What I want to see in macOS 13

Source: Bryan M. Wolfe / iMore

With the Worldwide Developers Conference (WWDC) only a few weeks away, this will be the time on the calendar when sites like iMore start anticipating the changes expected to be made to Apple’s biggest operating systems. Today is macOS 13, which should be announced alongside iOS 16, iPadOS 16, tvOS 16, and watchOS 9 on Monday, June 6.

Guessing Apple’s plans for the Mac seems to be getting more difficult every year. Two years ago, no one expected the massive changes that came with macOS Big Sur. A year later, macOS Monterey turned out to be a much bigger update than many of us expected, especially after Big Sur, although it was still a minor update.

For macOS 13, I only make five general predictions. Admittedly, many of these things are manufactured by others via other tech sites. But, no, we don’t copy each other. Instead, after 13 Iterations of macOS, there are only so many headline-grabbing changes that Apple hasn’t made to this long-running operating system. And such predictions are always about potential game-changers, and it’s not always the minor updates Apple also makes in new macOS releases for the best Macs.

1. macOS name: Mammoth

macOS Monterey

Source: Apple / iMore

Since 2013, Apple has named macOS versions after scenic locations in California, such as Yosemite, Mojave, and Catalina. In the past, the iPhone maker has trademarked other place names that aren’t yet used as the macOS name, such as Redwood, Condor, and Skyline.

As 9to5Mac explained in 2021, Apple over the years has abandoned most of those brands. At that time, two names survived in the US Trademark Office: Monterey and Mammoth. With the first build of macOS 12 in use, money is equal that we could be introduced to “macOS 13 Mammoth” sometime after 10AM PDT on June 6. Mammoth refers to the Mammoth Lakes region of California, which is popular for its skiing, snowboarding, and outdoor recreational activities.

If Apple chooses this naming path, macOS Mammoth will undoubtedly be a more comprehensive update than macOS Monterey.

2. Big changes to Time Machine and backups

Time Machine on macOS Big Sur

Source: Bryan M. Wolfe / iMore

Apple’s built-in backup system still gets the job done, even though it’s not the Mac’s most user-friendly feature. And it lags behind how backups are handled on iPhones and iPads, which is arguably a much faster process. Perhaps 2022 will be the year Apple brings iCloud Backup to the Mac by reinventing Time Machine. However, what this means for the price of the iCloud + subscription plans is still unknown.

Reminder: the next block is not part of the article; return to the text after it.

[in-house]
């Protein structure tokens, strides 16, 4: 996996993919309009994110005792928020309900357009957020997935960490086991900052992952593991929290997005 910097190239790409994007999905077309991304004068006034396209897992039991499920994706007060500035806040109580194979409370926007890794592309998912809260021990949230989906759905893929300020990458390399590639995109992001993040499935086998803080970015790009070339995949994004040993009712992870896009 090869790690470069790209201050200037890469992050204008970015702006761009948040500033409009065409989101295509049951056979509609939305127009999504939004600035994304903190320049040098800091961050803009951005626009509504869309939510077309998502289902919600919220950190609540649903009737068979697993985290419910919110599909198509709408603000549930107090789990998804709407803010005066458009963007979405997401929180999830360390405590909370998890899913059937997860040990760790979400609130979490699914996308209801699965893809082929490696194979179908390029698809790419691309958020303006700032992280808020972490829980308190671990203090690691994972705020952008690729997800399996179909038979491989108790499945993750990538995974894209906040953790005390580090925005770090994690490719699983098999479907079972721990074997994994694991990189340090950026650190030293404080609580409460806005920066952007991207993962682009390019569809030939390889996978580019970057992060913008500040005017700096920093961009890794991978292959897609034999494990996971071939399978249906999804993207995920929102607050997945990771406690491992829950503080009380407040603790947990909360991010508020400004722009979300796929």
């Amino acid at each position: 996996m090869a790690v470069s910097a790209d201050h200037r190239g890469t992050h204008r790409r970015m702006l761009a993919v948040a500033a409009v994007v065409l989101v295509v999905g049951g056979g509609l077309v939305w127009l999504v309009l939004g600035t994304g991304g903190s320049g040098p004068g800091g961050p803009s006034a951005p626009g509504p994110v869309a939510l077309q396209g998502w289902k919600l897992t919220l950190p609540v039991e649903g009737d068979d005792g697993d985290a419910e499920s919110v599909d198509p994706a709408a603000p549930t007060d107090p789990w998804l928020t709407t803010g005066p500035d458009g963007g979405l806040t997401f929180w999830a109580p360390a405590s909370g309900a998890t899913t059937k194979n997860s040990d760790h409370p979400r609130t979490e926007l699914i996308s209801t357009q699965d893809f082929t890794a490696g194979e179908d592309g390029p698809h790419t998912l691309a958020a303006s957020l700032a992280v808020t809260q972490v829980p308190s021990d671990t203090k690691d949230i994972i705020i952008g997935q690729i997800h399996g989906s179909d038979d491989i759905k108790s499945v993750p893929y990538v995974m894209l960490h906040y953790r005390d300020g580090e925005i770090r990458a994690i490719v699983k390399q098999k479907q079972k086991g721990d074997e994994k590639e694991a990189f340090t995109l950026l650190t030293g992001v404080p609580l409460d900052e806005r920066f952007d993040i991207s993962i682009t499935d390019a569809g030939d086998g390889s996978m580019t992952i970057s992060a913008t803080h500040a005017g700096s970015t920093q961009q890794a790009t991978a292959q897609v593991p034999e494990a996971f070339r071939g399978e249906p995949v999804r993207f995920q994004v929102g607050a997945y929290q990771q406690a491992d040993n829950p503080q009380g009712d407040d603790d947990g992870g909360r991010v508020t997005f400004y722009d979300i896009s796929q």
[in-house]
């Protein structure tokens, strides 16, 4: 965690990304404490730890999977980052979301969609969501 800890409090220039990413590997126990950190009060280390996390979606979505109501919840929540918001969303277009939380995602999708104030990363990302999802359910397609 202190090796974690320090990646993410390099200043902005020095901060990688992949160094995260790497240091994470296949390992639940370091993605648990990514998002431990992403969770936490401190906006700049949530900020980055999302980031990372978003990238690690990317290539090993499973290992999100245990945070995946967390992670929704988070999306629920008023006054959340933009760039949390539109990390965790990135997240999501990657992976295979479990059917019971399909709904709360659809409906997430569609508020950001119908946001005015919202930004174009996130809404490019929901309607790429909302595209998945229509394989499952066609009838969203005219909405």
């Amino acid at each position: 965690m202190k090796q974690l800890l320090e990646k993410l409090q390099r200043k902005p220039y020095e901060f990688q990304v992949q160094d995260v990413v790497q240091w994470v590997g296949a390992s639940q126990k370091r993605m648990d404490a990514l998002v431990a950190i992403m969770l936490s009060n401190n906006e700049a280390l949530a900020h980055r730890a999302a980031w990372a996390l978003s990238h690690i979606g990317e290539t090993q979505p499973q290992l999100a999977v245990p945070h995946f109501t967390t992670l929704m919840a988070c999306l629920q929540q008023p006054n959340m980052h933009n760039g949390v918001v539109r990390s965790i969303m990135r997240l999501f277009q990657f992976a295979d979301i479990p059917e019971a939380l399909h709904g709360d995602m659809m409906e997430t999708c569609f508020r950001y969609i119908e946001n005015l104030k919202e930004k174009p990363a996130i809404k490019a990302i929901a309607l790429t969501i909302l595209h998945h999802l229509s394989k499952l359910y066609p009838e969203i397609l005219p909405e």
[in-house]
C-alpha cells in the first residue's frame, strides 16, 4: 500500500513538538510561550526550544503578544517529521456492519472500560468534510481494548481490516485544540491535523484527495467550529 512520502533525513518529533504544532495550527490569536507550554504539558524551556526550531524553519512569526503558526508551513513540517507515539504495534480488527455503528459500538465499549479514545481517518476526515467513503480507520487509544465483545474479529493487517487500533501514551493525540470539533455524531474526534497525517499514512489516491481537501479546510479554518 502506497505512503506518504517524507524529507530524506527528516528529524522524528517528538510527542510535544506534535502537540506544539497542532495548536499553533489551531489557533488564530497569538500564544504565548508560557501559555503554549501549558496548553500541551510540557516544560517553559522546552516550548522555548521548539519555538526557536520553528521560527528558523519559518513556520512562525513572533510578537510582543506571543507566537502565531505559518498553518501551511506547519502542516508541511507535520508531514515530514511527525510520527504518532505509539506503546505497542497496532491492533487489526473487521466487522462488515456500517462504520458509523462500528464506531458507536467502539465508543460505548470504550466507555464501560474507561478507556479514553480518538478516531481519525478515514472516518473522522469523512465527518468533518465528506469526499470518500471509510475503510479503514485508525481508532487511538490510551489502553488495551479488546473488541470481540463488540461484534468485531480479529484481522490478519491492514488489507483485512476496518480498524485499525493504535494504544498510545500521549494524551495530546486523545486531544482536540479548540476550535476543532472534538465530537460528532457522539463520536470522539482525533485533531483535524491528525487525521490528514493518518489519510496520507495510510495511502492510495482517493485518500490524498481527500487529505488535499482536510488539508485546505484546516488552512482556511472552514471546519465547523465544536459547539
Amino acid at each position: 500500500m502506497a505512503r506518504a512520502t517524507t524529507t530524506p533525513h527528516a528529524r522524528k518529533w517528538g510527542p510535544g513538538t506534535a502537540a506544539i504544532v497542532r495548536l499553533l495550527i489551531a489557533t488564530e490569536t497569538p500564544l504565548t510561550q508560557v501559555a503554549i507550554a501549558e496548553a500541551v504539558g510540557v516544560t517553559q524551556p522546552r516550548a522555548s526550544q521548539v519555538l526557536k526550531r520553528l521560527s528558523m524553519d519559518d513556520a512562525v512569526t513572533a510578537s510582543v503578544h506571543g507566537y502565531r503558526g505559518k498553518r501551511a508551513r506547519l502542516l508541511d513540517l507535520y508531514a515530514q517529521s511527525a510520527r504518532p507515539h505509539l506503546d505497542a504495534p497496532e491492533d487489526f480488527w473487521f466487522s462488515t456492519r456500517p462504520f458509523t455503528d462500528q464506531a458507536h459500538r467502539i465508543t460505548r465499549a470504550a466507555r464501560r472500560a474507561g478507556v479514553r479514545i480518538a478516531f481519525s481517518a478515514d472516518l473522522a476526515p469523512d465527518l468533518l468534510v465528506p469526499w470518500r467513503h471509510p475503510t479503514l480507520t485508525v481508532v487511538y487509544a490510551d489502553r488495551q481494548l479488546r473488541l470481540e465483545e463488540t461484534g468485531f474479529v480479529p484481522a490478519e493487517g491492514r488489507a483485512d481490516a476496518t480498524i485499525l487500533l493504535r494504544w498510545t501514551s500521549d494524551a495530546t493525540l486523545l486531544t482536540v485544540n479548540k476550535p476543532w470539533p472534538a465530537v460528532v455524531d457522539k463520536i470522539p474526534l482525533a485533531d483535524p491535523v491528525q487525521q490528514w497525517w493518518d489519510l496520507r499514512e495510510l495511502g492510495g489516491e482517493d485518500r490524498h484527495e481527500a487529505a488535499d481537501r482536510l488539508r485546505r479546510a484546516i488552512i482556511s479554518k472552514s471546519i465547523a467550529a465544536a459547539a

3. Better widgets

Macs have tools and they have some time. Unfortunately, they lag far behind what is offered on the iPhone and iPad. That will likely change with macOS 13. Expect better UI elements with more flexibility; Which could mean that the new tools will be moveable anywhere on the desktop and provide more interaction options. It currently serves as a quick way to look at notifications or a shortened version of the information. For example, the calendar widget will give you a sneak peek of upcoming events and reminders for your week.

4. Please give us the weather, Apple

It’s hard to believe that there isn’t a native Weather app on macOS. Although my heart will forever be with Carrot Weather, the Weather app straight from Cupertino for Mac will be welcomed by the public. And It will look great on MacBook Pro and Studio Displays. Currently, you can quickly check the weather on your Mac using the Weather widget in the Notification Center, but there is no actual app for it. When you click on the tool to find out more, it leads you to Weather.com in your browser.

5. Mammoth new feature

Sidecar is valid

Source: iMore

There is a reason why Apple can’t use the word mammoth In the name of macOS – and it probably wasn’t because the Time Machine option that includes iCloud backups can be fully developed. So, instead, I’d speculate that what’s huge about this year’s update is how close macOS is to iOS/iPadOS from a design and feature point of view. This could mean getting the App Library and Apple Health on your Mac for the first time, more Control Center options, etc.

Will macOS look exactly like iPadOS? No, but the similarities would be startling and tell us a lot about where Apple plans to buy the iPad and Mac in the coming years.

macOS – Always getting better

macOS will continue to evolve with each update, with minor tweaks like security fixes to massive updates like better widgets and brand new apps. With the exciting WWDC approaching, it will be interesting to see what we got right about the new update and what we missed. What would you like to see in macOS 13?

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